The diagnostic value and cost-effectiveness of WES as a routine diagnostic tool in paediatric patients with progressing neurological diseases are assessed in this study. Our findings suggest that WES has a higher diagnosis yield (37.5 vs. 24.5%) than a traditional diagnostic strategy using clinical diagnostic methods and gene panel testing. The "early-WES" programme in the first year was undoubtedly the most successful. Our WES group's diagnostic yield matches a newly published meta-analysis of children with suspected genetic disorders. WES led to previously unattainable diagnoses for four out of fifteen patients who were recruited to the trial even after three years of earlier investigations (31%), who had been evaluated using a comprehensive variety of traditional diagnostic techniques [3].

The study's strength is its prospective cohort study design, which allowed researchers to investigate WES as a regular diagnostic tool. A retrospectively collected control group of patients who underwent standard diagnostic testing is also included in the research. However, there are several limitations to this research. The sample size is rather small, and the dwelling district may provide a selection bias. Diagnostic yield varies depending on how effectively the initial patient sample was preselected in various research, and this has a direct impact on cost-effectiveness. If trio-analysis had been used, the diagnostic yield would have been higher. However, in WES studies, yields of 30 to 40% are frequently attained, demonstrating the diagnostic tool's utility. Diagnostic yield for singleton-WES was found to be 26.5% across studies in a benchmark meta-study of children with varied suspected genetic disorders, indicating that this range of yield is typical for child presentations. The sample size of our investigation, which was limited due to a lack of financial resources to conduct WES, may have extended the bootstrapped results' confidence ranges. Third, because the study's goal was to determine the costs of early WES analysis, this sample was chosen at random. Finally, infantile encephalopathies and progressive neurological illnesses of infancy are clinically diverse groups of patients, and to obtain a precise diagnosis, a marathon of investigations is frequently undertaken, raising non-WES diagnostic expenditures. Similar cost-effectiveness analyses for various patient categories might be beneficial [4].

The findings are particularly intriguing because our research group was clinically and genetically varied and had a wide clinical definition - a progressive neurological disease of infancy. We recommend that WES be employed in the first-line diagnosis of undefined progressive neurological illnesses in children because a third of these patients would receive a diagnosis immediately, and therapy could be tailored to the disease. The advancement of NGS technologies and analysis, as well as the steadily dropping cost of WES, make the procedure extremely helpful in the diagnosis of children. Future research should include societal economic evaluations, including expenditures after WES; a recent article found that diagnosisrelated physician consultations do not decrease after a bad WES. Furthermore, the cost-effectiveness should be evaluated using more generic efficacy indicators, such as Quality Adjusted Life Years (QALYs) [5].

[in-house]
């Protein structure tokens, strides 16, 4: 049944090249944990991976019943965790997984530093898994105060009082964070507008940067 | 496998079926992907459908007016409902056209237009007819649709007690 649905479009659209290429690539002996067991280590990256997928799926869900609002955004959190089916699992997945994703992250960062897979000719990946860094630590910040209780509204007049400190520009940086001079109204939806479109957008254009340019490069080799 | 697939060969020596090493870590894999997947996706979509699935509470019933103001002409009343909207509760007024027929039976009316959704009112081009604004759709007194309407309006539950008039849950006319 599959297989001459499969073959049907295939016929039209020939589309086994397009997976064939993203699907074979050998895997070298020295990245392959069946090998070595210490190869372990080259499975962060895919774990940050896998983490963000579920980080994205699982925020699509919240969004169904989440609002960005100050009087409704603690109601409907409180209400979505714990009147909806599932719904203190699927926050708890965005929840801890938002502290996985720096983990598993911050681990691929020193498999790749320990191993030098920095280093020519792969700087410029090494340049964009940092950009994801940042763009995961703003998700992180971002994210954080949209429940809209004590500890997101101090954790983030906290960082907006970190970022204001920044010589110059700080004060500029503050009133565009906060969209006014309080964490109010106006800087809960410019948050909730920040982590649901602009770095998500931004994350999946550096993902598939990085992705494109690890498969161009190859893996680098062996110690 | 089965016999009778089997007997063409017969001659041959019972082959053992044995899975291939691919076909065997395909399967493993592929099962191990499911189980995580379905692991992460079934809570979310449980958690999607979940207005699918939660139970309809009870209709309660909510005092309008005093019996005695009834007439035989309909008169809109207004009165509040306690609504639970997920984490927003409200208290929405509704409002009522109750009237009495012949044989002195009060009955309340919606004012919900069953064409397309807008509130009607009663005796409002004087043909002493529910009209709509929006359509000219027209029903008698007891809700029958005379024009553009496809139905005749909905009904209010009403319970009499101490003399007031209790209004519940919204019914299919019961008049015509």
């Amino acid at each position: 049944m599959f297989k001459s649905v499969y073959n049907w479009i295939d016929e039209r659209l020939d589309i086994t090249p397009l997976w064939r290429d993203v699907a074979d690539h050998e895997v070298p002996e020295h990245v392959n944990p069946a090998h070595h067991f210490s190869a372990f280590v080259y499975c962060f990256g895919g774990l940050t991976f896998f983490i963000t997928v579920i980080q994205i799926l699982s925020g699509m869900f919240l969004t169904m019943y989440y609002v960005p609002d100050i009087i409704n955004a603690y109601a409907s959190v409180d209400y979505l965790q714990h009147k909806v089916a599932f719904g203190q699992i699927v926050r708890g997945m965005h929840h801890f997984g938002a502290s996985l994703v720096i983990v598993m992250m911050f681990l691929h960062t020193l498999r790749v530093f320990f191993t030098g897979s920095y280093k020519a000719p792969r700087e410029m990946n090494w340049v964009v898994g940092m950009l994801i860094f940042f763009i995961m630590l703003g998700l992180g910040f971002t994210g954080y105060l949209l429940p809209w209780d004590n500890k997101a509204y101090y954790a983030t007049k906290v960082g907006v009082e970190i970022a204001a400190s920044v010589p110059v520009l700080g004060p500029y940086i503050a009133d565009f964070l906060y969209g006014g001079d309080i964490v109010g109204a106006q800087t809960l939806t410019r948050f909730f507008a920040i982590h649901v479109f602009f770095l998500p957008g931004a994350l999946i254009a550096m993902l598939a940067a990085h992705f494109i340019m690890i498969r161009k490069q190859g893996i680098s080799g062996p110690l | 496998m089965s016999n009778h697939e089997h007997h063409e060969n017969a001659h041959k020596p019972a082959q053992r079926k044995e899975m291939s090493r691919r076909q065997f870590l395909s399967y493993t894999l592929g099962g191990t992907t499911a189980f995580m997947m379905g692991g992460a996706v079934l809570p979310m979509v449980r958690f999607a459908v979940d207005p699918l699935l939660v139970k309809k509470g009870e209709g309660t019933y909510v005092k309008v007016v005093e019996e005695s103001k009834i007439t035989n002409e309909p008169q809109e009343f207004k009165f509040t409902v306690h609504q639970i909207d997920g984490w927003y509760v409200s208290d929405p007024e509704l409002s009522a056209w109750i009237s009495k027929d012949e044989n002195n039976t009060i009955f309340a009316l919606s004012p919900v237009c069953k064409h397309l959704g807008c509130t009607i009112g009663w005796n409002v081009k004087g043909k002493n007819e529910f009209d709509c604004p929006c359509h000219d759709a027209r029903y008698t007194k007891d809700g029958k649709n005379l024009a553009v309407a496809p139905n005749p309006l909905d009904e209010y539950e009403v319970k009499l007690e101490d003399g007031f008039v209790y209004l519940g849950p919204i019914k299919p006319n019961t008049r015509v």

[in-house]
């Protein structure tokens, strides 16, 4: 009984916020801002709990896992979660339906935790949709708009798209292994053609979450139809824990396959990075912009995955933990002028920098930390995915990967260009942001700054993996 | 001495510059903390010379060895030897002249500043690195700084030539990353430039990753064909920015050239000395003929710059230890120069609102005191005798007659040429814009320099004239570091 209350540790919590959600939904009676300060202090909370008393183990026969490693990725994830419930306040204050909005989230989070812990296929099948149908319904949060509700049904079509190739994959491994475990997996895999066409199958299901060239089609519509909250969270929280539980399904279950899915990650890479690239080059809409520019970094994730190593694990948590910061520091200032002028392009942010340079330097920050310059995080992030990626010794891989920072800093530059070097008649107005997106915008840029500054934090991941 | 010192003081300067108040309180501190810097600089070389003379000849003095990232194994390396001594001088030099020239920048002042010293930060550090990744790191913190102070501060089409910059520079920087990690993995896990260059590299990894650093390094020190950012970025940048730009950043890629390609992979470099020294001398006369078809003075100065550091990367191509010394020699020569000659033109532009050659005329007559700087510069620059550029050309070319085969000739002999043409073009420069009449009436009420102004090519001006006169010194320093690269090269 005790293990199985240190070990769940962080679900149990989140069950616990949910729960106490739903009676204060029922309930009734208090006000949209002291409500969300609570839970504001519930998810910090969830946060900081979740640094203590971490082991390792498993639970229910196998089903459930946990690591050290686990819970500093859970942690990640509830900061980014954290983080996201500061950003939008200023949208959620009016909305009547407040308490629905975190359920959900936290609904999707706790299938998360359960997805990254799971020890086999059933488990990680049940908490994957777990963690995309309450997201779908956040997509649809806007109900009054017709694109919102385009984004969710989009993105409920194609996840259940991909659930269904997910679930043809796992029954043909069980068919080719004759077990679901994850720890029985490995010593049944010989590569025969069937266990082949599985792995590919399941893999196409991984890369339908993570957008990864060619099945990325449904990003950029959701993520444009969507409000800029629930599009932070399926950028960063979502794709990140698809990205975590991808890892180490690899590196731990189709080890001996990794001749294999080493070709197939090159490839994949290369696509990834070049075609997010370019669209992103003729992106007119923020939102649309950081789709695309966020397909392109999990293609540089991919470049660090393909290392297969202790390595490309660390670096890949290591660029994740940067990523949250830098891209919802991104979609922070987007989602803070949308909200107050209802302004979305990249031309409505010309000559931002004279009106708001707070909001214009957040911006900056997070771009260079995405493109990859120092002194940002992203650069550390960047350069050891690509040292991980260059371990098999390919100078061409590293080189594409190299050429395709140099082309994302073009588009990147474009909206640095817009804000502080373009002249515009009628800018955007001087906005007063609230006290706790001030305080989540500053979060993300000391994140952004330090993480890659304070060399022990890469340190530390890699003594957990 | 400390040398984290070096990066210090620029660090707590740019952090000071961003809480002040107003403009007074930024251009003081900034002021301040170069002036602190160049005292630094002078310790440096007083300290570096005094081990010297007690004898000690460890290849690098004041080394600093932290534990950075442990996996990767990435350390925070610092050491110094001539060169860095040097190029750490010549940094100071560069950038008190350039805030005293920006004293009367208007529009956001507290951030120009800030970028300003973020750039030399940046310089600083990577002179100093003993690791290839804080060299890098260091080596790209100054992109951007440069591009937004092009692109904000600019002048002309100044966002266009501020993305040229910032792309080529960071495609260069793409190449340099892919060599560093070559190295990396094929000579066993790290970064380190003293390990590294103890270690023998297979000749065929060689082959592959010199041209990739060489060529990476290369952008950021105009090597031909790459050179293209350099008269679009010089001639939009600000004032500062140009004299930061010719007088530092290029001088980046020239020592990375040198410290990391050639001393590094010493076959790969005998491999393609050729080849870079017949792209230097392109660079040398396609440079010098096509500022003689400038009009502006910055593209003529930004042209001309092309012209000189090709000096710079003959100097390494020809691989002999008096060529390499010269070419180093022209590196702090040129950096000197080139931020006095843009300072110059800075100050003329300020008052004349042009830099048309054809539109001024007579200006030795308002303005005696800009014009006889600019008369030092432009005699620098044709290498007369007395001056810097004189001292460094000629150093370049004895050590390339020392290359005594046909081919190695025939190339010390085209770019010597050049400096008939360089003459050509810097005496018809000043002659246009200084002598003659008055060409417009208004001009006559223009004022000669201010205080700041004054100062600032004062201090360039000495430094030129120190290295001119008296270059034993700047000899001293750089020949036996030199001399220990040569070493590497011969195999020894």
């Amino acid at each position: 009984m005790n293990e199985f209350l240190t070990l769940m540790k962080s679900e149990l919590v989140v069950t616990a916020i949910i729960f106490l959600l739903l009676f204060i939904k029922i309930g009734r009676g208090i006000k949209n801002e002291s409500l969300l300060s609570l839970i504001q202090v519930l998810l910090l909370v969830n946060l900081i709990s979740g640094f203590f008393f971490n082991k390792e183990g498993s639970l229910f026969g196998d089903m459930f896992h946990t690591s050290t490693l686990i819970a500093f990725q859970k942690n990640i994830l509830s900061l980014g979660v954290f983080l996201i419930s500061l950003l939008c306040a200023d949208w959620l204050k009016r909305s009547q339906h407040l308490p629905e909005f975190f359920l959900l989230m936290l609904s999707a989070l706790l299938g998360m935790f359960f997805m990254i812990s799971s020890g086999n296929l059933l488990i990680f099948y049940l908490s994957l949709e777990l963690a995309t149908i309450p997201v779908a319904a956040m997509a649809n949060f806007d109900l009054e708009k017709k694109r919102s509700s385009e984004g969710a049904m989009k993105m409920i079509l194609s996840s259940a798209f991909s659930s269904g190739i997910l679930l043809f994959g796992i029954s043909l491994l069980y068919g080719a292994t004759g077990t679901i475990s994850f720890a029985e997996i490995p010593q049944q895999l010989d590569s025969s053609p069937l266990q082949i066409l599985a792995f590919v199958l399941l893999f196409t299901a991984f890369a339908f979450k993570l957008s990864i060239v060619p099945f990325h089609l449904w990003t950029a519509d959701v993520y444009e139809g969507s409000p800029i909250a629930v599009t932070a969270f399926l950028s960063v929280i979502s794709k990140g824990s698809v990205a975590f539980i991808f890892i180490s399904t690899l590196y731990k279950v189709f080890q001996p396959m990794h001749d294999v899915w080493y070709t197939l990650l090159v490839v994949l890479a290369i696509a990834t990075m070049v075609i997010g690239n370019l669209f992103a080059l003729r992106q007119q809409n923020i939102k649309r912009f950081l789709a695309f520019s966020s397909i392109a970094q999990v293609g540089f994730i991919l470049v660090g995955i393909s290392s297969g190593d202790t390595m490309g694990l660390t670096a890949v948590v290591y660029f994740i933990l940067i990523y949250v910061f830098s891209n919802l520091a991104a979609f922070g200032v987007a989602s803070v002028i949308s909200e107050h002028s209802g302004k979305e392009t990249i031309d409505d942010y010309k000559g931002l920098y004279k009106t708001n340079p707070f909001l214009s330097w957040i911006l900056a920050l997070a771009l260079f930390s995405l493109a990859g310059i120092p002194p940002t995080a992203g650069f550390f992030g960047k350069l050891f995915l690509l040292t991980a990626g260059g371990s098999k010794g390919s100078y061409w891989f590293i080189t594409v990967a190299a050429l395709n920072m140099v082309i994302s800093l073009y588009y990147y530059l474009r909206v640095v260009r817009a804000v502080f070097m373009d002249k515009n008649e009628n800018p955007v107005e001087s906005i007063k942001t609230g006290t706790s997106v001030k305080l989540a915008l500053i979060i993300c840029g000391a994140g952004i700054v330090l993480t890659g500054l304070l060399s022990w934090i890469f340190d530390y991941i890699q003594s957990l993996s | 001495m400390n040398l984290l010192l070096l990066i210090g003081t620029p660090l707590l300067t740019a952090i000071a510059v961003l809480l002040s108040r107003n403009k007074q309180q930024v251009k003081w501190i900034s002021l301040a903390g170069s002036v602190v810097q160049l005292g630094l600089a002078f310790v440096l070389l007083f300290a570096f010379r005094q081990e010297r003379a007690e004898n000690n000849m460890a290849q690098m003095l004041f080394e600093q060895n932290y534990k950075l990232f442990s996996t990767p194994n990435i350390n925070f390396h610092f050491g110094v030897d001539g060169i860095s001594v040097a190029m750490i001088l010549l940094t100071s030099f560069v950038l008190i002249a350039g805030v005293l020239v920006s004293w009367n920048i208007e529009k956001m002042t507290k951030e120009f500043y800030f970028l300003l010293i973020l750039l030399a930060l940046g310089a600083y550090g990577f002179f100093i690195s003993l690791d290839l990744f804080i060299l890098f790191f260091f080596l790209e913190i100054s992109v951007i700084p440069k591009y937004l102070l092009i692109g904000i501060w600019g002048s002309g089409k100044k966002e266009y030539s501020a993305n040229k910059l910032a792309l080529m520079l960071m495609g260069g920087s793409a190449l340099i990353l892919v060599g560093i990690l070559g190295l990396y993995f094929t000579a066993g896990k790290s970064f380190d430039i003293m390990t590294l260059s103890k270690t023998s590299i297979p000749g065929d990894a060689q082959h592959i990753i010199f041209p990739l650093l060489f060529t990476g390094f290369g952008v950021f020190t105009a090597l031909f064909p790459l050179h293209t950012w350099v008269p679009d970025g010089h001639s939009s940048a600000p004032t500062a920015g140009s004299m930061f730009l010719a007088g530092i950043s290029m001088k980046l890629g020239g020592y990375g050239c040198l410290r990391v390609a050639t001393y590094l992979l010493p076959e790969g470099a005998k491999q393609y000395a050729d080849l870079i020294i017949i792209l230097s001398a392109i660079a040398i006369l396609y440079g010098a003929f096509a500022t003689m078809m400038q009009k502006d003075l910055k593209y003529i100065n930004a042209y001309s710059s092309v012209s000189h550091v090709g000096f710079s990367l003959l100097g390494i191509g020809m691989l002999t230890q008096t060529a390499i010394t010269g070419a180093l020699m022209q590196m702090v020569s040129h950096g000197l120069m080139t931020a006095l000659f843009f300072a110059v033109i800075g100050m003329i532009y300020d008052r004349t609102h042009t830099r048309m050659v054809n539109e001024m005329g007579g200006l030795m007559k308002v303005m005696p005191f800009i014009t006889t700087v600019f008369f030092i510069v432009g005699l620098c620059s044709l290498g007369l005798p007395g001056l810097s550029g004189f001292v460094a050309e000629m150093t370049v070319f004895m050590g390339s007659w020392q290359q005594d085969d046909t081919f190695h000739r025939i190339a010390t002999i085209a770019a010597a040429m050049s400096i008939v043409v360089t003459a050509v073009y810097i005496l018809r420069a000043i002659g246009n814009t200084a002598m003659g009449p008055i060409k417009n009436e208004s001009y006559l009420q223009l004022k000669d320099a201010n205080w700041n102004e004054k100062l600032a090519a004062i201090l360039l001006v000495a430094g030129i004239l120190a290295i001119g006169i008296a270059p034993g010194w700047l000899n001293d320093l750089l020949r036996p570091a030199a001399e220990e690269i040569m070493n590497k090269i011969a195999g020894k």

WES is a cost-effective and efficient diagnostic technique that should be used in the early stages of the diagnosis of children with progressing neurological diseases. The test's cost-effectiveness is further enhanced by its steadily reducing price.


Author Info

Carol Williams*
Editorial office, Journal of Neurology & Neurophysiology, Brussels, Belgium

Citation: Williams C. Whole-Exome Sequencing's Cost-Effectiveness in Children with Increasing Neurological problems. Neurol Neurophysiol. 2022,13(4), 001-002.

Received: 03-Apr-2022, Manuscript No. jnn-22-62786; Editor assigned: 16-Apr-2022, Pre QC No. jnn-22-62786 (PQ); Reviewed: 24-Apr-2022, QC No. jnn-22-62786 (Q); Revised: 27-Apr-2022, Manuscript No. jnn-22-62786 (R); Published: 29-Apr-2022, DOI: 10.35248/2155-9562.2022.13.4.579

Copyright: ©2022 Williams C. This is an open-access article distributed under the terms of the Creative Commons Attribution License, which permits unrestricted use, distribution, and reproduction in any medium, provided the original author and source are credited.